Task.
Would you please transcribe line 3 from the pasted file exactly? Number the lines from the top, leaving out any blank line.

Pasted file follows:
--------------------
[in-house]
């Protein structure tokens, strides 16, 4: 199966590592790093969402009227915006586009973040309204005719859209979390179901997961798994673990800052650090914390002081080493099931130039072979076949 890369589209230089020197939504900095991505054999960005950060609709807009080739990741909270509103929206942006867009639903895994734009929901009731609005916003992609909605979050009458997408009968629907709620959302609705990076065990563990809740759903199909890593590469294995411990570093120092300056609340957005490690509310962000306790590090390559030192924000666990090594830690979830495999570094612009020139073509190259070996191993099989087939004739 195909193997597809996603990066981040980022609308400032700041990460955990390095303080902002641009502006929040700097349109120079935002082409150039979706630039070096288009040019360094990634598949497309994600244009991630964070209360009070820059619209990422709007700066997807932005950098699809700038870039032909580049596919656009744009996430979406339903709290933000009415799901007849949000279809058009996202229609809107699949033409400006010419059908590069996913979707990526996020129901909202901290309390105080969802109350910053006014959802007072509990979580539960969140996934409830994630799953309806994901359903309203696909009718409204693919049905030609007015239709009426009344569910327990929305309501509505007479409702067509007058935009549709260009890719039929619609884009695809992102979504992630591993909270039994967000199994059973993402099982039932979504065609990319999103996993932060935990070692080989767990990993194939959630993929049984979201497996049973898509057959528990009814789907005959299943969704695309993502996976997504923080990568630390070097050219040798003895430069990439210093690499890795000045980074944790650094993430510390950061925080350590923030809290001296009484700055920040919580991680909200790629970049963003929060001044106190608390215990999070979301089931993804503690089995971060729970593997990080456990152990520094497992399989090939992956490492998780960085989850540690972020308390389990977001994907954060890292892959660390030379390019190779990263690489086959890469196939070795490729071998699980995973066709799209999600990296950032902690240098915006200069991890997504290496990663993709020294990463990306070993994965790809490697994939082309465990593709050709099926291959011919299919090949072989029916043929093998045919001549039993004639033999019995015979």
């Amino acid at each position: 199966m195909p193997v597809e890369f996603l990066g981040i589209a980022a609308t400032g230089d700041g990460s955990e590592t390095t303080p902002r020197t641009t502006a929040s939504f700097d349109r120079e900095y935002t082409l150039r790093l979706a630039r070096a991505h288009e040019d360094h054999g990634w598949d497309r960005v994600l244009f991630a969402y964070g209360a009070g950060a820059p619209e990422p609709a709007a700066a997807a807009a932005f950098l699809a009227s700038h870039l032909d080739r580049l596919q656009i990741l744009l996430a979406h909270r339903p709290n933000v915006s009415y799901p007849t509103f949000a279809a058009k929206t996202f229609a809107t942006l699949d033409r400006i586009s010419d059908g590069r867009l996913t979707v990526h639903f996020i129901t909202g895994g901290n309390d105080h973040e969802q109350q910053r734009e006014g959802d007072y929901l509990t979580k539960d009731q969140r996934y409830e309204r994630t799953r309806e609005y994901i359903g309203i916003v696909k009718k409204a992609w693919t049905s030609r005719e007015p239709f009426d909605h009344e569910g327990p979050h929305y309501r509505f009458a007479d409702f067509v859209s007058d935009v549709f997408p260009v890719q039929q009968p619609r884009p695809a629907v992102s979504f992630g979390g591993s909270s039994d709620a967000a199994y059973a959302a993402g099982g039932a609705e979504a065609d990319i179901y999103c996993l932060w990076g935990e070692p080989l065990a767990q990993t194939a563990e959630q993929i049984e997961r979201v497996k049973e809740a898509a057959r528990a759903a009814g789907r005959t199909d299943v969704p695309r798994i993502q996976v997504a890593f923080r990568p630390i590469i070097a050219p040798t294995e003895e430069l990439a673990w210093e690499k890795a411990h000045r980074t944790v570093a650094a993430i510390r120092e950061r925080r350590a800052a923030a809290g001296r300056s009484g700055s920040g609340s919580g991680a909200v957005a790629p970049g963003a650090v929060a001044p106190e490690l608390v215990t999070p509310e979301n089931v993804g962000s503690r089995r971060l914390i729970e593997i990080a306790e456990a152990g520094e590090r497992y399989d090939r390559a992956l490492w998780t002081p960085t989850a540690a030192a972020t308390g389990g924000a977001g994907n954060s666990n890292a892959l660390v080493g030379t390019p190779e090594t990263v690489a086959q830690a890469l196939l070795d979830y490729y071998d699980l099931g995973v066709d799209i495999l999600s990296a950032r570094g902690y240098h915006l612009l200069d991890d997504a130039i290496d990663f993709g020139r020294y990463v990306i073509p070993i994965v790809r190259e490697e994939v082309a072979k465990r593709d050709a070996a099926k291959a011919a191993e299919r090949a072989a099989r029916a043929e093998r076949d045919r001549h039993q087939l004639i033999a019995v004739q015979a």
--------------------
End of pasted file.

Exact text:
């Amino acid at each position: 199966m195909p193997v597809e890369f996603l990066g981040i589209a980022a609308t400032g230089d700041g990460s955990e590592t390095t303080p902002r020197t641009t502006a929040s939504f700097d349109r120079e900095y935002t082409l150039r790093l979706a630039r070096a991505h288009e040019d360094h054999g990634w598949d497309r960005v994600l244009f991630a969402y964070g209360a009070g950060a820059p619209e990422p609709a709007a700066a997807a807009a932005f950098l699809a009227s700038h870039l032909d080739r580049l596919q656009i990741l744009l996430a979406h909270r339903p709290n933000v915006s009415y799901p007849t509103f949000a279809a058009k929206t996202f229609a809107t942006l699949d033409r400006i586009s010419d059908g590069r867009l996913t979707v990526h639903f996020i129901t909202g895994g901290n309390d105080h973040e969802q109350q910053r734009e006014g959802d007072y929901l509990t979580k539960d009731q969140r996934y409830e309204r994630t799953r309806e609005y994901i359903g309203i916003v696909k009718k409204a992609w693919t049905s030609r005719e007015p239709f009426d909605h009344e569910g327990p979050h929305y309501r509505f009458a007479d409702f067509v859209s007058d935009v549709f997408p260009v890719q039929q009968p619609r884009p695809a629907v992102s979504f992630g979390g591993s909270s039994d709620a967000a199994y059973a959302a993402g099982g039932a609705e979504a065609d990319i179901y999103c996993l932060w990076g935990e070692p080989l065990a767990q990993t194939a563990e959630q993929i049984e997961r979201v497996k049973e809740a898509a057959r528990a759903a009814g789907r005959t199909d299943v969704p695309r798994i993502q996976v997504a890593f923080r990568p630390i590469i070097a050219p040798t294995e003895e430069l990439a673990w210093e690499k890795a411990h000045r980074t944790v570093a650094a993430i510390r120092e950061r925080r350590a800052a923030a809290g001296r300056s009484g700055s920040g609340s919580g991680a909200v957005a790629p970049g963003a650090v929060a001044p106190e490690l608390v215990t999070p509310e979301n089931v993804g962000s503690r089995r971060l914390i729970e593997i990080a306790e456990a152990g520094e590090r497992y399989d090939r390559a992956l490492w998780t002081p960085t989850a540690a030192a972020t308390g389990g924000a977001g994907n954060s666990n890292a892959l660390v080493g030379t390019p190779e090594t990263v690489a086959q830690a890469l196939l070795d979830y490729y071998d699980l099931g995973v066709d799209i495999l999600s990296a950032r570094g902690y240098h915006l612009l200069d991890d997504a130039i290496d990663f993709g020139r020294y990463v990306i073509p070993i994965v790809r190259e490697e994939v082309a072979k465990r593709d050709a070996a099926k291959a011919a191993e299919r090949a072989a099989r029916a043929e093998r076949d045919r001549h039993q087939l004639i033999a019995v004739q015979a």